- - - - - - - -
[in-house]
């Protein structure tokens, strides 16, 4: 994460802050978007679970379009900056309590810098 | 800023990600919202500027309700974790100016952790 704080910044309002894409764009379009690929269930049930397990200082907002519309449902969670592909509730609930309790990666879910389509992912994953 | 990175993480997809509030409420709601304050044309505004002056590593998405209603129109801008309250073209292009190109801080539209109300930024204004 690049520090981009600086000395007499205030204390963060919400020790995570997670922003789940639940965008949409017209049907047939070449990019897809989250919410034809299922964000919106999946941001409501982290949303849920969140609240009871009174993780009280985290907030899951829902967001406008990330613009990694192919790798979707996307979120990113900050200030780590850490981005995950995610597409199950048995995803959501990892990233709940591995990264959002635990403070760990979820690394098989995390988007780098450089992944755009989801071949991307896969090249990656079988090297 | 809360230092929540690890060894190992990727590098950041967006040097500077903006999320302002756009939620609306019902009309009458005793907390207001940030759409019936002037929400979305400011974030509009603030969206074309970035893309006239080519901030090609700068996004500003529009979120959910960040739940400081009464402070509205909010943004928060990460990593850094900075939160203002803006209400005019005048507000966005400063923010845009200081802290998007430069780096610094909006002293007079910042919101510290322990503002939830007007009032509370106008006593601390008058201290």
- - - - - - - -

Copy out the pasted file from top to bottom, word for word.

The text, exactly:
[in-house]
């Protein structure tokens, strides 16, 4: 994460802050978007679970379009900056309590810098 | 800023990600919202500027309700974790100016952790 704080910044309002894409764009379009690929269930049930397990200082907002519309449902969670592909509730609930309790990666879910389509992912994953 | 990175993480997809509030409420709601304050044309505004002056590593998405209603129109801008309250073209292009190109801080539209109300930024204004 690049520090981009600086000395007499205030204390963060919400020790995570997670922003789940639940965008949409017209049907047939070449990019897809989250919410034809299922964000919106999946941001409501982290949303849920969140609240009871009174993780009280985290907030899951829902967001406008990330613009990694192919790798979707996307979120990113900050200030780590850490981005995950995610597409199950048995995803959501990892990233709940591995990264959002635990403070760990979820690394098989995390988007780098450089992944755009989801071949991307896969090249990656079988090297 | 809360230092929540690890060894190992990727590098950041967006040097500077903006999320302002756009939620609306019902009309009458005793907390207001940030759409019936002037929400979305400011974030509009603030969206074309970035893309006239080519901030090609700068996004500003529009979120959910960040739940400081009464402070509205909010943004928060990460990593850094900075939160203002803006209400005019005048507000966005400063923010845009200081802290998007430069780096610094909006002293007079910042919101510290322990503002939830007007009032509370106008006593601390008058201290």